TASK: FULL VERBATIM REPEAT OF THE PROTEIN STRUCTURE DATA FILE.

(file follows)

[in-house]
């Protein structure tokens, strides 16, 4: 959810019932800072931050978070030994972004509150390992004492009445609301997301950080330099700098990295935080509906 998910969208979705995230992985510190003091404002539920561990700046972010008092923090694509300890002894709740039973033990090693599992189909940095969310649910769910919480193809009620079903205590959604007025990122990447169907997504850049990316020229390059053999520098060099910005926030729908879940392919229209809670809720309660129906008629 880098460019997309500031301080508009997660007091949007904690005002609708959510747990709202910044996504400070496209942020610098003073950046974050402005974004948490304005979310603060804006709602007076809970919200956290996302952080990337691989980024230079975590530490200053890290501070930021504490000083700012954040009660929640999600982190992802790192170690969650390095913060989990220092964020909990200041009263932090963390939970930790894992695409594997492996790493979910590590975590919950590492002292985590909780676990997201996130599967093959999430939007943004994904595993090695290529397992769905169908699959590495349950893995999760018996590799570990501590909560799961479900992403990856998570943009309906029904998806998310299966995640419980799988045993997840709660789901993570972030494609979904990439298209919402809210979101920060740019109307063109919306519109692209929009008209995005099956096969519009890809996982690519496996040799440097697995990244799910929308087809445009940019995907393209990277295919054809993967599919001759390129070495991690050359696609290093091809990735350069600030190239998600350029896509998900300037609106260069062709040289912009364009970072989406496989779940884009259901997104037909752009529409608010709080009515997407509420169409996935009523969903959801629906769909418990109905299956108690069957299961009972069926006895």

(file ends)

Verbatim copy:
[in-house]
């Protein structure tokens, strides 16, 4: 959810019932800072931050978070030994972004509150390992004492009445609301997301950080330099700098990295935080509906 998910969208979705995230992985510190003091404002539920561990700046972010008092923090694509300890002894709740039973033990090693599992189909940095969310649910769910919480193809009620079903205590959604007025990122990447169907997504850049990316020229390059053999520098060099910005926030729908879940392919229209809670809720309660129906008629 880098460019997309500031301080508009997660007091949007904690005002609708959510747990709202910044996504400070496209942020610098003073950046974050402005974004948490304005979310603060804006709602007076809970919200956290996302952080990337691989980024230079975590530490200053890290501070930021504490000083700012954040009660929640999600982190992802790192170690969650390095913060989990220092964020909990200041009263932090963390939970930790894992695409594997492996790493979910590590975590919950590492002292985590909780676990997201996130599967093959999430939007943004994904595993090695290529397992769905169908699959590495349950893995999760018996590799570990501590909560799961479900992403990856998570943009309906029904998806998310299966995640419980799988045993997840709660789901993570972030494609979904990439298209919402809210979101920060740019109307063109919306519109692209929009008209995005099956096969519009890809996982690519496996040799440097697995990244799910929308087809445009940019995907393209990277295919054809993967599919001759390129070495991690050359696609290093091809990735350069600030190239998600350029896509998900300037609106260069062709040289912009364009970072989406496989779940884009259901997104037909752009529409608010709080009515997407509420169409996935009523969903959801629906769909418990109905299956108690069957299961009972069926006895």